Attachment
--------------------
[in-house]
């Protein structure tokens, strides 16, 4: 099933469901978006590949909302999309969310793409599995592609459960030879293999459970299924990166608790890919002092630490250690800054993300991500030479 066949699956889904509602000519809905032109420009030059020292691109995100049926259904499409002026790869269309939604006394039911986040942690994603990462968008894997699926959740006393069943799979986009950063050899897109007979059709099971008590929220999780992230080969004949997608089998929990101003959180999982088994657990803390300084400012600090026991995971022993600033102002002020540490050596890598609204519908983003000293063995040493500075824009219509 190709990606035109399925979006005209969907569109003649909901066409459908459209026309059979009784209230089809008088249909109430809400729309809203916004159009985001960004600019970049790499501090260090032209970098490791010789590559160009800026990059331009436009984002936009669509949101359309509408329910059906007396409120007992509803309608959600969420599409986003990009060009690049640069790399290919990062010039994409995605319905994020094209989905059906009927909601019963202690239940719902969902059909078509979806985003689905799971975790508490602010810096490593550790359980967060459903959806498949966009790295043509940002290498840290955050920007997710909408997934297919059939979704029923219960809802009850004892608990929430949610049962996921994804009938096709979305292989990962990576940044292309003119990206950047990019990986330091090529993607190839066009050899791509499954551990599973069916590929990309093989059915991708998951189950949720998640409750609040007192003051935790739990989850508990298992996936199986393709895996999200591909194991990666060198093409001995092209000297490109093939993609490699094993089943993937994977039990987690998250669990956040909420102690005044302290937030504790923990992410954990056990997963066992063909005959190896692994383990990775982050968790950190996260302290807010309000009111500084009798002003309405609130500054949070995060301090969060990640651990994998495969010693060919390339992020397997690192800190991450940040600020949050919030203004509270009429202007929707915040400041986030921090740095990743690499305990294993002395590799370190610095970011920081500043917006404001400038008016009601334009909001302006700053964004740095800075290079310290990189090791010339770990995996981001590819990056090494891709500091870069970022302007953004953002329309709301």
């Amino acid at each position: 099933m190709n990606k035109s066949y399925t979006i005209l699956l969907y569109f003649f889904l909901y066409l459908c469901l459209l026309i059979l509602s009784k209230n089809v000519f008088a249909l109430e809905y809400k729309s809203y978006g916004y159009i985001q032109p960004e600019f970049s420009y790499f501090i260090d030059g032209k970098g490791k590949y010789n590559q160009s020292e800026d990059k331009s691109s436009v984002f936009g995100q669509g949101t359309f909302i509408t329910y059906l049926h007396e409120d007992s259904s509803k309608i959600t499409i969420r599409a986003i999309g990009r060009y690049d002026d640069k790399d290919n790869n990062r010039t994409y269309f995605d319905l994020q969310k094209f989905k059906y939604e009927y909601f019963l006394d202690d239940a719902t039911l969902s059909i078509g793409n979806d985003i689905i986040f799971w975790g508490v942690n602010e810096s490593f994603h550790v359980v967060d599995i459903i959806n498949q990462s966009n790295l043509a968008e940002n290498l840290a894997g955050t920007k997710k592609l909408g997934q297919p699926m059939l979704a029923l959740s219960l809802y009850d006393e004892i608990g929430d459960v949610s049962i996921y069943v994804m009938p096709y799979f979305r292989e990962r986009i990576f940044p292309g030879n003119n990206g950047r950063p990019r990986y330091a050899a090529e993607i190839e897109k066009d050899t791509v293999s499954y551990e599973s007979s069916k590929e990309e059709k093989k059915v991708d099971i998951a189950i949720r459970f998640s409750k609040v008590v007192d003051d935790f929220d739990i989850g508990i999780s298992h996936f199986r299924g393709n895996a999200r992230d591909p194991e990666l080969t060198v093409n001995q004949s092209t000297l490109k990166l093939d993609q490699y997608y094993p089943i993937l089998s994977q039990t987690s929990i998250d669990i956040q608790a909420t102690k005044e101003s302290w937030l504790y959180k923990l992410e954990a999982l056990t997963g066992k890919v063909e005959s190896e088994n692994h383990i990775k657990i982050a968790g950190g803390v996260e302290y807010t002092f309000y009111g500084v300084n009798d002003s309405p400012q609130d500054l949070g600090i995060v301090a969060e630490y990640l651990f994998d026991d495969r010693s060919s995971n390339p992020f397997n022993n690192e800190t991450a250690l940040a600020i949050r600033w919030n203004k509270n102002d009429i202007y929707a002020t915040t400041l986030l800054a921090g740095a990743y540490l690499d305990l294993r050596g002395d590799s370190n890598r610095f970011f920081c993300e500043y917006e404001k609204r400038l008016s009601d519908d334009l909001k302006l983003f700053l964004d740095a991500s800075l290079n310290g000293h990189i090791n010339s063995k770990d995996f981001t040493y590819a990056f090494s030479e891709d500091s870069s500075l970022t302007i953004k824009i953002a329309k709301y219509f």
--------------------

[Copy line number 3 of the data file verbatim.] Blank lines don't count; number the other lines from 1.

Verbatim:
């Amino acid at each position: 099933m190709n990606k035109s066949y399925t979006i005209l699956l969907y569109f003649f889904l909901y066409l459908c469901l459209l026309i059979l509602s009784k209230n089809v000519f008088a249909l109430e809905y809400k729309s809203y978006g916004y159009i985001q032109p960004e600019f970049s420009y790499f501090i260090d030059g032209k970098g490791k590949y010789n590559q160009s020292e800026d990059k331009s691109s436009v984002f936009g995100q669509g949101t359309f909302i509408t329910y059906l049926h007396e409120d007992s259904s509803k309608i959600t499409i969420r599409a986003i999309g990009r060009y690049d002026d640069k790399d290919n790869n990062r010039t994409y269309f995605d319905l994020q969310k094209f989905k059906y939604e009927y909601f019963l006394d202690d239940a719902t039911l969902s059909i078509g793409n979806d985003i689905i986040f799971w975790g508490v942690n602010e810096s490593f994603h550790v359980v967060d599995i459903i959806n498949q990462s966009n790295l043509a968008e940002n290498l840290a894997g955050t920007k997710k592609l909408g997934q297919p699926m059939l979704a029923l959740s219960l809802y009850d006393e004892i608990g929430d459960v949610s049962i996921y069943v994804m009938p096709y799979f979305r292989e990962r986009i990576f940044p292309g030879n003119n990206g950047r950063p990019r990986y330091a050899a090529e993607i190839e897109k066009d050899t791509v293999s499954y551990e599973s007979s069916k590929e990309e059709k093989k059915v991708d099971i998951a189950i949720r459970f998640s409750k609040v008590v007192d003051d935790f929220d739990i989850g508990i999780s298992h996936f199986r299924g393709n895996a999200r992230d591909p194991e990666l080969t060198v093409n001995q004949s092209t000297l490109k990166l093939d993609q490699y997608y094993p089943i993937l089998s994977q039990t987690s929990i998250d669990i956040q608790a909420t102690k005044e101003s302290w937030l504790y959180k923990l992410e954990a999982l056990t997963g066992k890919v063909e005959s190896e088994n692994h383990i990775k657990i982050a968790g950190g803390v996260e302290y807010t002092f309000y009111g500084v300084n009798d002003s309405p400012q609130d500054l949070g600090i995060v301090a969060e630490y990640l651990f994998d026991d495969r010693s060919s995971n390339p992020f397997n022993n690192e800190t991450a250690l940040a600020i949050r600033w919030n203004k509270n102002d009429i202007y929707a002020t915040t400041l986030l800054a921090g740095a990743y540490l690499d305990l294993r050596g002395d590799s370190n890598r610095f970011f920081c993300e500043y917006e404001k609204r400038l008016s009601d519908d334009l909001k302006l983003f700053l964004d740095a991500s800075l290079n310290g000293h990189i090791n010339s063995k770990d995996f981001t040493y590819a990056f090494s030479e891709d500091s870069s500075l970022t302007i953004k824009i953002a329309k709301y219509f």